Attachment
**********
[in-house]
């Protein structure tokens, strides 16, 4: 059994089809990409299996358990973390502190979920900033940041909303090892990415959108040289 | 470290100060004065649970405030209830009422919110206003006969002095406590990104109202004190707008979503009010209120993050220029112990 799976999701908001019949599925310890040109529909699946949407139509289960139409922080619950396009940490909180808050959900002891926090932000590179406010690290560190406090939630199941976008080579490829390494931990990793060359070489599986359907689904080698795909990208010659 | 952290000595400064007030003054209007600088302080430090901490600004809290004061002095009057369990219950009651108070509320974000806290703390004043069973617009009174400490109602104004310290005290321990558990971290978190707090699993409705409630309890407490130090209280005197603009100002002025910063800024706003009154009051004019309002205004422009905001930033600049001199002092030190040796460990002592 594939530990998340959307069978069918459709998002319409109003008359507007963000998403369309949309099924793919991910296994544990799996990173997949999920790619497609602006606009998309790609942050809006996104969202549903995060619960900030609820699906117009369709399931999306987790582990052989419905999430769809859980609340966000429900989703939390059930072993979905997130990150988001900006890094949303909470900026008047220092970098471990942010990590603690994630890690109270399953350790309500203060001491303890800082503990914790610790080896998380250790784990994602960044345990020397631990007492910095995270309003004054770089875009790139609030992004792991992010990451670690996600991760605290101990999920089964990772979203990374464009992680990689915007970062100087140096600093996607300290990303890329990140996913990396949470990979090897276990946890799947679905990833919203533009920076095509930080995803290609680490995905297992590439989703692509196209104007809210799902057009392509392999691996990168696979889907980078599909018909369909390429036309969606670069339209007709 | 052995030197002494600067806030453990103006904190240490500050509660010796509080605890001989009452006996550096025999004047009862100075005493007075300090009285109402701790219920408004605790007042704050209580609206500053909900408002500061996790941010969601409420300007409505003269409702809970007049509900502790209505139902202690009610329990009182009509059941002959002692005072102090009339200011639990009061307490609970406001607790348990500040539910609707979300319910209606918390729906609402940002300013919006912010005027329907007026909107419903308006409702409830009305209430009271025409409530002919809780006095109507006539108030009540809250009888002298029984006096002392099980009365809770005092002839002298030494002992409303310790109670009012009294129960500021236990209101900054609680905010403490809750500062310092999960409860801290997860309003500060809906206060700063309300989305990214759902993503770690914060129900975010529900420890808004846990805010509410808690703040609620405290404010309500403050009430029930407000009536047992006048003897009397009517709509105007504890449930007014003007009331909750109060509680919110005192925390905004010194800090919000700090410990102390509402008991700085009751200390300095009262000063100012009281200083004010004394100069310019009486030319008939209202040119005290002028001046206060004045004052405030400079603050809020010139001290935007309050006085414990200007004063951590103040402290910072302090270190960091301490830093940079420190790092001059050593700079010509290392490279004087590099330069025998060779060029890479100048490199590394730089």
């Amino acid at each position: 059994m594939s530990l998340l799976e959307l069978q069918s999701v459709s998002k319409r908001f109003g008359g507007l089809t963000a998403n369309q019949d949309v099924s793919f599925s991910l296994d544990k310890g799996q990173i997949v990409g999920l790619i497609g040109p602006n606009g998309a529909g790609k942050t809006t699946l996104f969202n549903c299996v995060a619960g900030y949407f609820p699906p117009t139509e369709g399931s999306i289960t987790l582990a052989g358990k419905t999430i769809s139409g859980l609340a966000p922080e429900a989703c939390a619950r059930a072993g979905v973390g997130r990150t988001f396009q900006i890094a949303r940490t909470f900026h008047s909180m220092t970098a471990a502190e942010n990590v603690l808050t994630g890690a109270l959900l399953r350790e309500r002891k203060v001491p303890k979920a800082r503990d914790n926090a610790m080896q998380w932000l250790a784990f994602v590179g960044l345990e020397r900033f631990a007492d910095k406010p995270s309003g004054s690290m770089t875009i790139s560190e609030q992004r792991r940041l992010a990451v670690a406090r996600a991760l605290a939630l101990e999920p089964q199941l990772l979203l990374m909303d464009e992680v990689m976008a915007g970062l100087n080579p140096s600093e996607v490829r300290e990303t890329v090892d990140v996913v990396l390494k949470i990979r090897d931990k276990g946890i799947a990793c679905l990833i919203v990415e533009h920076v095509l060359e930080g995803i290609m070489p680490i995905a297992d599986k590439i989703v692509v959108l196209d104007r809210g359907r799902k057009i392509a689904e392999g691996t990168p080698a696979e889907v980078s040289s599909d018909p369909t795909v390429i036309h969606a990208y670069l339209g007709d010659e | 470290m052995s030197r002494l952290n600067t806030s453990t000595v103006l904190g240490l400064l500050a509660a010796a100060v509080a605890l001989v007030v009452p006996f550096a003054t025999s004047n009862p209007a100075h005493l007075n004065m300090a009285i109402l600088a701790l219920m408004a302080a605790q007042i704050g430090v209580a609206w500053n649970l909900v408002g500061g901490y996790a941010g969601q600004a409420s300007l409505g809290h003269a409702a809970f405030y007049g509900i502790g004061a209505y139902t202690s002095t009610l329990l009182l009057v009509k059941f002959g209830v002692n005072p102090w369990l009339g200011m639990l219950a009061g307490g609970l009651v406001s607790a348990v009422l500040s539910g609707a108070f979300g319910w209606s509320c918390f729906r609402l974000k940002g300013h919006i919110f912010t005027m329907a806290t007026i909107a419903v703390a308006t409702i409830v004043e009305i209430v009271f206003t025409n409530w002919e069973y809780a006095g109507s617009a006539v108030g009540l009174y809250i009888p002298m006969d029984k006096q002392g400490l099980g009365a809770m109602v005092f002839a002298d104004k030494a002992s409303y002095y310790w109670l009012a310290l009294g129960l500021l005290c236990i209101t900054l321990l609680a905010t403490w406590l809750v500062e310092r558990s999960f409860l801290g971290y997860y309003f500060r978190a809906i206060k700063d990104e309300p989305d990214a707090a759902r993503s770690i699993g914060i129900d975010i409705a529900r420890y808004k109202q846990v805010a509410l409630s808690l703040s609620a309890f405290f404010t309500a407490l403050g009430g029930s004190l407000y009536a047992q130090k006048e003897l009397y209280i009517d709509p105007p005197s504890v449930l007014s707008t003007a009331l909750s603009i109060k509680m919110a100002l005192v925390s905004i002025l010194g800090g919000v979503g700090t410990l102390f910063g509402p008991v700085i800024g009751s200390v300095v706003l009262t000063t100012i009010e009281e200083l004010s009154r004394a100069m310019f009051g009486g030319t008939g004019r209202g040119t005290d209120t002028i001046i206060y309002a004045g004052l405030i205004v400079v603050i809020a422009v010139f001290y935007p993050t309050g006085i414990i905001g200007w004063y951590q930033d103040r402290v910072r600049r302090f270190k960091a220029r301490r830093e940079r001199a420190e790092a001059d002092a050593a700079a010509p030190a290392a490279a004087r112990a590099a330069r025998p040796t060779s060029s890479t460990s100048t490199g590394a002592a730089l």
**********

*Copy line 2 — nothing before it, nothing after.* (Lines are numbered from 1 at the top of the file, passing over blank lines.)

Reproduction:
């Protein structure tokens, strides 16, 4: 059994089809990409299996358990973390502190979920900033940041909303090892990415959108040289 | 470290100060004065649970405030209830009422919110206003006969002095406590990104109202004190707008979503009010209120993050220029112990 799976999701908001019949599925310890040109529909699946949407139509289960139409922080619950396009940490909180808050959900002891926090932000590179406010690290560190406090939630199941976008080579490829390494931990990793060359070489599986359907689904080698795909990208010659 | 952290000595400064007030003054209007600088302080430090901490600004809290004061002095009057369990219950009651108070509320974000806290703390004043069973617009009174400490109602104004310290005290321990558990971290978190707090699993409705409630309890407490130090209280005197603009100002002025910063800024706003009154009051004019309002205004422009905001930033600049001199002092030190040796460990002592 594939530990998340959307069978069918459709998002319409109003008359507007963000998403369309949309099924793919991910296994544990799996990173997949999920790619497609602006606009998309790609942050809006996104969202549903995060619960900030609820699906117009369709399931999306987790582990052989419905999430769809859980609340966000429900989703939390059930072993979905997130990150988001900006890094949303909470900026008047220092970098471990942010990590603690994630890690109270399953350790309500203060001491303890800082503990914790610790080896998380250790784990994602960044345990020397631990007492910095995270309003004054770089875009790139609030992004792991992010990451670690996600991760605290101990999920089964990772979203990374464009992680990689915007970062100087140096600093996607300290990303890329990140996913990396949470990979090897276990946890799947679905990833919203533009920076095509930080995803290609680490995905297992590439989703692509196209104007809210799902057009392509392999691996990168696979889907980078599909018909369909390429036309969606670069339209007709 | 052995030197002494600067806030453990103006904190240490500050509660010796509080605890001989009452006996550096025999004047009862100075005493007075300090009285109402701790219920408004605790007042704050209580609206500053909900408002500061996790941010969601409420300007409505003269409702809970007049509900502790209505139902202690009610329990009182009509059941002959002692005072102090009339200011639990009061307490609970406001607790348990500040539910609707979300319910209606918390729906609402940002300013919006912010005027329907007026909107419903308006409702409830009305209430009271025409409530002919809780006095109507006539108030009540809250009888002298029984006096002392099980009365809770005092002839002298030494002992409303310790109670009012009294129960500021236990209101900054609680905010403490809750500062310092999960409860801290997860309003500060809906206060700063309300989305990214759902993503770690914060129900975010529900420890808004846990805010509410808690703040609620405290404010309500403050009430029930407000009536047992006048003897009397009517709509105007504890449930007014003007009331909750109060509680919110005192925390905004010194800090919000700090410990102390509402008991700085009751200390300095009262000063100012009281200083004010004394100069310019009486030319008939209202040119005290002028001046206060004045004052405030400079603050809020010139001290935007309050006085414990200007004063951590103040402290910072302090270190960091301490830093940079420190790092001059050593700079010509290392490279004087590099330069025998060779060029890479100048490199590394730089």